Learning from a Creative Expert: Maria Giudice and the Rise of the DEO

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Last week I saw Maria Giudice, Director of Product Design at Facebook and Co-author of Rise of the DEO, speak at Webvisions in Portland last week. She wanted us all to “take a risk” by hugging someone we didn’t know. For 10 seconds. That’s a long hug which can feel a little awkward. Lucky for me I’m a professional hugger (not really, I just don’t mind doing it) and got a great hug from a woman I had never met before. That definitely led an impression, and made me want to hug more. When she told us the importance of having at least 8 hugs a day from someone you care about, it was immediately clear Giudice is an amazing woman and one I wanted to pay attention to.

As a designer and solopreneur, I am constantly looking for other successful women to learn from. After the talk I went up to Giudice to speak with her. First, I told her we have the same name. Second, we hugged. Third, I acknowledged that I too am Italian and from New York. I then asked her as a solopreneur, how can I incorporate her ideas into my business? She said to reflect on what she said in her talk for myself and my  clients. And to keep things sassy.

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Here are 4 things that I have learned and have been reflecting on as a designer and business woman since Giudice’s talk.

1. Spark my inner DEO.
Giudice states that a DEO, Design Executive Officer, is “the creative leader that holds the highest position in an organization.” Not hard for me since I’m currently an organization of one. However, she continues to say that these DEOs are agents of cultural change, a force that influences transformation. “Creative leaders possess certain super powers over traditional business leaders that are both unique in nature and powerful in practice.” This really got my creative and business juices flowing. I mean, she said I have super powers!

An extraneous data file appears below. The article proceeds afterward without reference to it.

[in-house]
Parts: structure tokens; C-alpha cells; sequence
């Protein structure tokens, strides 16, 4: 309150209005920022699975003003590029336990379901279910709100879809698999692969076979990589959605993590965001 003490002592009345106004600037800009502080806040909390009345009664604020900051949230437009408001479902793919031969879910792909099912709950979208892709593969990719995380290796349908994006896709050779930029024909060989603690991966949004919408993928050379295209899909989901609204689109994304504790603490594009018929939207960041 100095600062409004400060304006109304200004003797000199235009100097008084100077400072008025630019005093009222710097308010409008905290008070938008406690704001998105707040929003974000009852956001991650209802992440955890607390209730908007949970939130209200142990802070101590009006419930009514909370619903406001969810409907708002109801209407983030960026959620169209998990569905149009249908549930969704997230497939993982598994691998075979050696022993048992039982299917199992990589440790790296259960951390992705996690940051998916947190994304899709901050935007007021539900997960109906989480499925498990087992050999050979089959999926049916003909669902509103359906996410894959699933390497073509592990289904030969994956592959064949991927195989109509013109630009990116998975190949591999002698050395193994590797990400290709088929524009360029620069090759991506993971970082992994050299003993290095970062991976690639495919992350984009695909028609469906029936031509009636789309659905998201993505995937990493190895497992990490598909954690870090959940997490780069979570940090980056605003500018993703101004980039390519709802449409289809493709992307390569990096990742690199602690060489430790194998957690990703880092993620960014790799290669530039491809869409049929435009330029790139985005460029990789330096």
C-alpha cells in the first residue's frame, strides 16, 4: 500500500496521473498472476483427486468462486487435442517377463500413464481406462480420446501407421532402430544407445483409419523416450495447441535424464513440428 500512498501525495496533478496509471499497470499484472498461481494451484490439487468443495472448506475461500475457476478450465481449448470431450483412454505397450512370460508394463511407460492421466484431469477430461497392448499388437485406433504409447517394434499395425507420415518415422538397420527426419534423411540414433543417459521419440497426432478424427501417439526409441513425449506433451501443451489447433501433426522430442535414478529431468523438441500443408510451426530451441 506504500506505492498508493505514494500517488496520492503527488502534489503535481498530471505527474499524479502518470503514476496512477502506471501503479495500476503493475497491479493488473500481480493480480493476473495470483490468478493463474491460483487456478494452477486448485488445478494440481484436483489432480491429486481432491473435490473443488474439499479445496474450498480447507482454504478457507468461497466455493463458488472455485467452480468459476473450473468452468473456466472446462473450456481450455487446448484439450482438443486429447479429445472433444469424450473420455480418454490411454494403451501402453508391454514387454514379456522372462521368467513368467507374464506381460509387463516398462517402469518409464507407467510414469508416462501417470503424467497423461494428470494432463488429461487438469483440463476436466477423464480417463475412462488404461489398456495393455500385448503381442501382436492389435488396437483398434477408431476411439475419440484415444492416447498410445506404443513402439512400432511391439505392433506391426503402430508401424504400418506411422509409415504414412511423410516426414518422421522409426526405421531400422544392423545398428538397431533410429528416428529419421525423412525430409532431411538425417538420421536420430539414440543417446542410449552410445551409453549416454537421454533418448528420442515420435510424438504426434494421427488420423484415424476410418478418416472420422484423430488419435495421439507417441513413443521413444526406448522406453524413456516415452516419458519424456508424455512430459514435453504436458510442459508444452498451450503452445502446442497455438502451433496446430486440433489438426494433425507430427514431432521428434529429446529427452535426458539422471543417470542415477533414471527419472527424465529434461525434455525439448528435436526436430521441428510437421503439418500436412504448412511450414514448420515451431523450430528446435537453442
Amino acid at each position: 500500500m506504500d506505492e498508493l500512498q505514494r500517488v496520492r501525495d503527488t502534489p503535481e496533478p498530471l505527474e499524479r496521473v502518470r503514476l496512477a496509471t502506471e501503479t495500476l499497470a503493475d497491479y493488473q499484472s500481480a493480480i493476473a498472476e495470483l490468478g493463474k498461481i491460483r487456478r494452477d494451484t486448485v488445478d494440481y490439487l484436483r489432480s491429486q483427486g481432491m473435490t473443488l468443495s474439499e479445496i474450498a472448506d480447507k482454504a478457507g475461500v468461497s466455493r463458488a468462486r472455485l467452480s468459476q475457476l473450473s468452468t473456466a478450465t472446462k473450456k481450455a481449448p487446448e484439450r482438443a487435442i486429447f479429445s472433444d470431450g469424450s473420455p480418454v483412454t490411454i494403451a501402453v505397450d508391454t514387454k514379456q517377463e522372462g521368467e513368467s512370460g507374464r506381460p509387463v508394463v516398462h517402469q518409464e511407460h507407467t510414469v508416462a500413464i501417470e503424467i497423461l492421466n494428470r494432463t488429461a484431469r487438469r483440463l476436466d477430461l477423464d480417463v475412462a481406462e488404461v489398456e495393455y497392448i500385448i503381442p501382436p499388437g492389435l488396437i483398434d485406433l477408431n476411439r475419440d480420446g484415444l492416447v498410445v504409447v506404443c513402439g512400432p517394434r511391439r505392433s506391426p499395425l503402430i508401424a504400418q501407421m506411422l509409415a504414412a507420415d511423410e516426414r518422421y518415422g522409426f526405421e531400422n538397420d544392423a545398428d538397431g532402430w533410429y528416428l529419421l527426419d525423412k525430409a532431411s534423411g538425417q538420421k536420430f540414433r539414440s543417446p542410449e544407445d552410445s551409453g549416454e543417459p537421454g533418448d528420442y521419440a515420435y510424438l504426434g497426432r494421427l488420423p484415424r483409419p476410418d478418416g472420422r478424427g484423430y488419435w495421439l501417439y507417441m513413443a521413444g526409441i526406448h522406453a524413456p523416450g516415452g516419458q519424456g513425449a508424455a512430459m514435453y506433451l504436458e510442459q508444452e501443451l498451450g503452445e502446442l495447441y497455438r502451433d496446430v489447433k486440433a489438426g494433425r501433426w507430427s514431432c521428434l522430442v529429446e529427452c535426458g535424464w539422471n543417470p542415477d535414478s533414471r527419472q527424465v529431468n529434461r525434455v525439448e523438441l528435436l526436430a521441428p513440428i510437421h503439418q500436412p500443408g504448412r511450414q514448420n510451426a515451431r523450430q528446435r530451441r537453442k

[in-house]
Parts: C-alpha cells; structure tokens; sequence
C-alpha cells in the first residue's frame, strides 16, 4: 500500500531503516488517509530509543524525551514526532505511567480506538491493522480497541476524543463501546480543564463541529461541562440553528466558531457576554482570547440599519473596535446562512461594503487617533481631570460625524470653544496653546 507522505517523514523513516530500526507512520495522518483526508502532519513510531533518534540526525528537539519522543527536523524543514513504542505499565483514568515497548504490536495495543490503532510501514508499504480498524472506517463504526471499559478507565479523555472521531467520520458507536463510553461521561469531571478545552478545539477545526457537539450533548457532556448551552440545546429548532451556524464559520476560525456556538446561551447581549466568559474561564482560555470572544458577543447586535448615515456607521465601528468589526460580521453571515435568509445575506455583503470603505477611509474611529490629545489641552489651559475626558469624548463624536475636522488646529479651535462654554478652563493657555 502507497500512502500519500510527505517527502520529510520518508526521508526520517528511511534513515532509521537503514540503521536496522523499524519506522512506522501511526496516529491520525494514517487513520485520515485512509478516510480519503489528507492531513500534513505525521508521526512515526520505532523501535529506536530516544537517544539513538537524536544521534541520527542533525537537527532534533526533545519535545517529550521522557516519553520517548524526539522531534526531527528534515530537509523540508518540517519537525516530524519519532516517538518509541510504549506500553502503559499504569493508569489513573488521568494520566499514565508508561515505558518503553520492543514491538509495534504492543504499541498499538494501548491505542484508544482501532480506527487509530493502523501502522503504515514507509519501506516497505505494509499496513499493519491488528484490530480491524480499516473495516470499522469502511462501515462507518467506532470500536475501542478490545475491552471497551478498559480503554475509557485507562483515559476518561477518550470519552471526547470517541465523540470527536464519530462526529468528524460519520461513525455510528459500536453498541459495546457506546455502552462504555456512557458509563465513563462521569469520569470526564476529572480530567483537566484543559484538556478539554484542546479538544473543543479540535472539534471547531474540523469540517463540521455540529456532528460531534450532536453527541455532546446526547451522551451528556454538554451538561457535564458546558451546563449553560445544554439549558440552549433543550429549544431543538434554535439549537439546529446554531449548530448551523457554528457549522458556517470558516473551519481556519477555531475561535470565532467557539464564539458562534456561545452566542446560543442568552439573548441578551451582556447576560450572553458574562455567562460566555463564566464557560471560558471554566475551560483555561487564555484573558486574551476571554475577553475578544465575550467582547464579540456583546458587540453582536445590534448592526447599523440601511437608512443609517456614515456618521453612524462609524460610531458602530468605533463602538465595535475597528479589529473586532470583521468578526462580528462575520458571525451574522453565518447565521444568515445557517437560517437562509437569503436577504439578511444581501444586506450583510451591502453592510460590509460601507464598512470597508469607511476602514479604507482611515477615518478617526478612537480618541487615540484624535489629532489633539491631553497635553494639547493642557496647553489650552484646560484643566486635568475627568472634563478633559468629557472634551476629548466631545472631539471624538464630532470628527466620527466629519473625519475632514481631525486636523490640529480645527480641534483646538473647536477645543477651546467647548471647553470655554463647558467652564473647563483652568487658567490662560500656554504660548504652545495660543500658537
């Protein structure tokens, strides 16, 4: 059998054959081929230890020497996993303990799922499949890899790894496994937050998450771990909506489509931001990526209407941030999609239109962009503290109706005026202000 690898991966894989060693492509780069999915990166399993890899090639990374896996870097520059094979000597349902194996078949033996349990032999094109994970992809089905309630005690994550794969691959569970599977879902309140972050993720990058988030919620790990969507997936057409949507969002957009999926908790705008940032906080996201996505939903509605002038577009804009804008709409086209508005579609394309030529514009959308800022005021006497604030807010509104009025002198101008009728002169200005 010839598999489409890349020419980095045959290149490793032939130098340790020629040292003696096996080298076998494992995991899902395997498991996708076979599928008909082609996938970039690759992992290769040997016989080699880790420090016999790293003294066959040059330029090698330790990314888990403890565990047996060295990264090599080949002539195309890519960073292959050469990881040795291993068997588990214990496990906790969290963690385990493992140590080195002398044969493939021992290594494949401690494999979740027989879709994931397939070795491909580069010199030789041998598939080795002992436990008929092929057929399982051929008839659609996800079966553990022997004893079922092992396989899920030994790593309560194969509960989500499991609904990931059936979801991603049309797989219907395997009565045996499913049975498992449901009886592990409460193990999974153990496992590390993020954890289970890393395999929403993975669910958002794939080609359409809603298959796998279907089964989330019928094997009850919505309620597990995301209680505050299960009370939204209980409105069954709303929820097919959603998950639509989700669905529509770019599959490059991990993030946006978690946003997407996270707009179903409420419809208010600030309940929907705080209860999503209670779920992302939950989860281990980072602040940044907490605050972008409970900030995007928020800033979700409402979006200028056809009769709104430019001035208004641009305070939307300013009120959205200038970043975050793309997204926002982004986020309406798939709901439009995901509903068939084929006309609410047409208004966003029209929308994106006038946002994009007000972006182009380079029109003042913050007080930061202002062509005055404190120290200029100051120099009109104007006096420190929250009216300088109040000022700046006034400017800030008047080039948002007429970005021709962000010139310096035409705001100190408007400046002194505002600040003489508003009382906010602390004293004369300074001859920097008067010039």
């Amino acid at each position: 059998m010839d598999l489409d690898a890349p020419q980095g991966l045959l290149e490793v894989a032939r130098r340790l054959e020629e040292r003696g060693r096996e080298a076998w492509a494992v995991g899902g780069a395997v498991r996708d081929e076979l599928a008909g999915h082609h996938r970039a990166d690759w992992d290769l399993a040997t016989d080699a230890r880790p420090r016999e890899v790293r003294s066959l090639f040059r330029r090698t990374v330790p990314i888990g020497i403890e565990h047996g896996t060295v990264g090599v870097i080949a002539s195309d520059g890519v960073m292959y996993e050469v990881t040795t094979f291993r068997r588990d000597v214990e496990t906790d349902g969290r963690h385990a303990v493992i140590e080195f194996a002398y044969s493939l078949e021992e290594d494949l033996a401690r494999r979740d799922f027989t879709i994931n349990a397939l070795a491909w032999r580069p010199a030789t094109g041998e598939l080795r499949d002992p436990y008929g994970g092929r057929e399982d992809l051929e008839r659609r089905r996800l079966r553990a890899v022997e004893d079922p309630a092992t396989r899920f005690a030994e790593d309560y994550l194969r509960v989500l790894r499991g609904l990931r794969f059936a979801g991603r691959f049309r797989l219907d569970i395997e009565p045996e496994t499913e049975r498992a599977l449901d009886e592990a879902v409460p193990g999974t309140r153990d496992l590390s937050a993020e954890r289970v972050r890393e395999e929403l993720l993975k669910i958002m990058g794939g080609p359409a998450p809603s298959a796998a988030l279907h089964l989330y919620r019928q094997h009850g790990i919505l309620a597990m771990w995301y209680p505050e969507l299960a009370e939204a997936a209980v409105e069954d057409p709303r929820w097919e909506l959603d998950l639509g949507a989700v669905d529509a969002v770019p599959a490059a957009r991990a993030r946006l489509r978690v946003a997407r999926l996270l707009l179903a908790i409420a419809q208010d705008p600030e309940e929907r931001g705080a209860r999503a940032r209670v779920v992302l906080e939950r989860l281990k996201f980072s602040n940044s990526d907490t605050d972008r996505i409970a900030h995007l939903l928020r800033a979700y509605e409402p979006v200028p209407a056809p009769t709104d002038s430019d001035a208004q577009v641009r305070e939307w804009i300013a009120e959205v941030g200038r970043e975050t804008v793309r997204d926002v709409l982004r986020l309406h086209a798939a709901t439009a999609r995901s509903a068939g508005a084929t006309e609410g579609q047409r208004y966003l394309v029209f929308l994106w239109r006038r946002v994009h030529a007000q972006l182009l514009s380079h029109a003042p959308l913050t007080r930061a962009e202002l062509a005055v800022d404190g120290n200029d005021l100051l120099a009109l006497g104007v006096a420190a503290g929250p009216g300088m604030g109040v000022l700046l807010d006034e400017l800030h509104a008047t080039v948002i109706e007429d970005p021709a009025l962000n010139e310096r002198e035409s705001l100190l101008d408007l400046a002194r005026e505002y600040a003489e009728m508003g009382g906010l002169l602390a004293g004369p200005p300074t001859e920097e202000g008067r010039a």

Although I’m not running a large studio, I’ve been thinking about how I can implement this into my design practice. I currently do this by  designing things that are relevant and meaningful to my clients, versus creating work that is flashy or trendy. That’s why I always want to learn about my client’s mission before I design anything: to create a bona-fide design.

2. Treat clients like humans.
This feels like a no brainer for me, but I admit I have to be reminded at times. I have had the joy of working with people who share similar goals, beliefs, dreams and hopes. At the end of the day, we’re all closing our laptops and commuting home to our families and communities. My clients are not only marketing experts or business owners or the dean of admissions at a private school, but they are also wives, sisters, yoga practitioners, church goers, and fellow food lovers. I get the work done while having empathy and care with my client base.

3. Heal the world.